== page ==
Well, it's done. The New York City Board of Health voted unanimously (with one abstention) to ban the sale of large, sugary drinks -- with a few caveats.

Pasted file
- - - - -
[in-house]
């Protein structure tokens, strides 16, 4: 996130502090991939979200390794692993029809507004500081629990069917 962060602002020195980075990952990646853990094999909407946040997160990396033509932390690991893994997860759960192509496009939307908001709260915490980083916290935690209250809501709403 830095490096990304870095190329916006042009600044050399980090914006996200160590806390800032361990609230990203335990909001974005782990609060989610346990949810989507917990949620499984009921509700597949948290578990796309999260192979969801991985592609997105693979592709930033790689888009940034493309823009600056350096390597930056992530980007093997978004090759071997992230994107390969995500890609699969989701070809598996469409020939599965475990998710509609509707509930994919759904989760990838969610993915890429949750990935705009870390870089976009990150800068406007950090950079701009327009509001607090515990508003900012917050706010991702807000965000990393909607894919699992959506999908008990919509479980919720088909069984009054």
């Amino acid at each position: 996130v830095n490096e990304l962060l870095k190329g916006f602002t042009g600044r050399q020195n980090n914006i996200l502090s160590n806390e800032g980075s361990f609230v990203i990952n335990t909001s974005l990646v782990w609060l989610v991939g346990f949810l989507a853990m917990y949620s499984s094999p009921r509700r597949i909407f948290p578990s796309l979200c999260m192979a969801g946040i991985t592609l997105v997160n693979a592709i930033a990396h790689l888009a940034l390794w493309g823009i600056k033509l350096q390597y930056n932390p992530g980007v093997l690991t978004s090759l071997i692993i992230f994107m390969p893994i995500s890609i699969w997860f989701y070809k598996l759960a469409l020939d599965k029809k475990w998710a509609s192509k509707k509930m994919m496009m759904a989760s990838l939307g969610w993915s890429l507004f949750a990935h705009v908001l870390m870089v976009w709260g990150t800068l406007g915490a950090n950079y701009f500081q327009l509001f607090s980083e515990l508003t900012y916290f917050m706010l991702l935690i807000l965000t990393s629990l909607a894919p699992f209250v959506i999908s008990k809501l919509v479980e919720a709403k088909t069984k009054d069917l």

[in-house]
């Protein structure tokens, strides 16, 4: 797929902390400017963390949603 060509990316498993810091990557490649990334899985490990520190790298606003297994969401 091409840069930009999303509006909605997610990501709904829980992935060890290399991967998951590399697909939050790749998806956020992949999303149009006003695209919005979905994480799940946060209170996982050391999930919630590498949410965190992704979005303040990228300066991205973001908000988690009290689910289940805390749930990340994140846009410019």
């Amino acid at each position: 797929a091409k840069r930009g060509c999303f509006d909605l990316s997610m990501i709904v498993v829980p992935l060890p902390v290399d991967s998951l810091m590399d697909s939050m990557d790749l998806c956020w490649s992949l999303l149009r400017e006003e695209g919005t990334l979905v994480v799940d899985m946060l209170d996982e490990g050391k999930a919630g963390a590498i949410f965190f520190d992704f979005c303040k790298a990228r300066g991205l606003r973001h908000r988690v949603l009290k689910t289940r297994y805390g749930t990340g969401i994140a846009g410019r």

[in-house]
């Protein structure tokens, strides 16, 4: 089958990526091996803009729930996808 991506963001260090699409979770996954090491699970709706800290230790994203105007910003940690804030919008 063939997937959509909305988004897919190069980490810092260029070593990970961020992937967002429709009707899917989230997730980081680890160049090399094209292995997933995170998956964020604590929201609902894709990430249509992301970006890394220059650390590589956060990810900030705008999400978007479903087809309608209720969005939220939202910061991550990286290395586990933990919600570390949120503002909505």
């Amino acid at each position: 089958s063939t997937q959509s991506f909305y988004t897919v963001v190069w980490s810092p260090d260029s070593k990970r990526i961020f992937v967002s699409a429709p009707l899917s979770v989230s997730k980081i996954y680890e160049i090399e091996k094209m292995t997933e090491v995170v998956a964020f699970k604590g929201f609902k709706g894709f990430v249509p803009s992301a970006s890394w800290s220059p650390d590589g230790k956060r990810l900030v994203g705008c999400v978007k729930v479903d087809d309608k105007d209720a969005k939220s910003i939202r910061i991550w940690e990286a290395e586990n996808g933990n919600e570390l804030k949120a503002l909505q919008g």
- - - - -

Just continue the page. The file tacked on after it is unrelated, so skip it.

The measure, unless blocked by a judge, will take effect in six months. The health board vote was the only regulatory approval needed to become binding in the city, but the American soft-drink industry has strongly opposed the plan and vowed this week to try to fight the measure by other means, possibly in the courts. ... The soda measure would bar the sale of sweetened drinks in containers larger than 16 ounces, smaller than the size of a common soda bottle. It would affect a range of popular sweetened beverages, including energy drinks, presweetened iced teas and common brands of nondiet soda. The restrictions would not affect fruit juices, dairy-based drinks like milkshakes, or alcoholic beverages; no-calorie diet sodas would not be affected, but establishments with self-service drink fountains, like many fast-food restaurants, would not be allowed to stock cups larger than 16 ounces. Only establishments that receive inspection grades from the health department would have to obey the rules, a group that includes movie theaters and stadium concession stands. Convenience stores, including 7-Eleven and its king-size “Big Gulp” drinks, would be exempt, along with vending machines and some newsstands.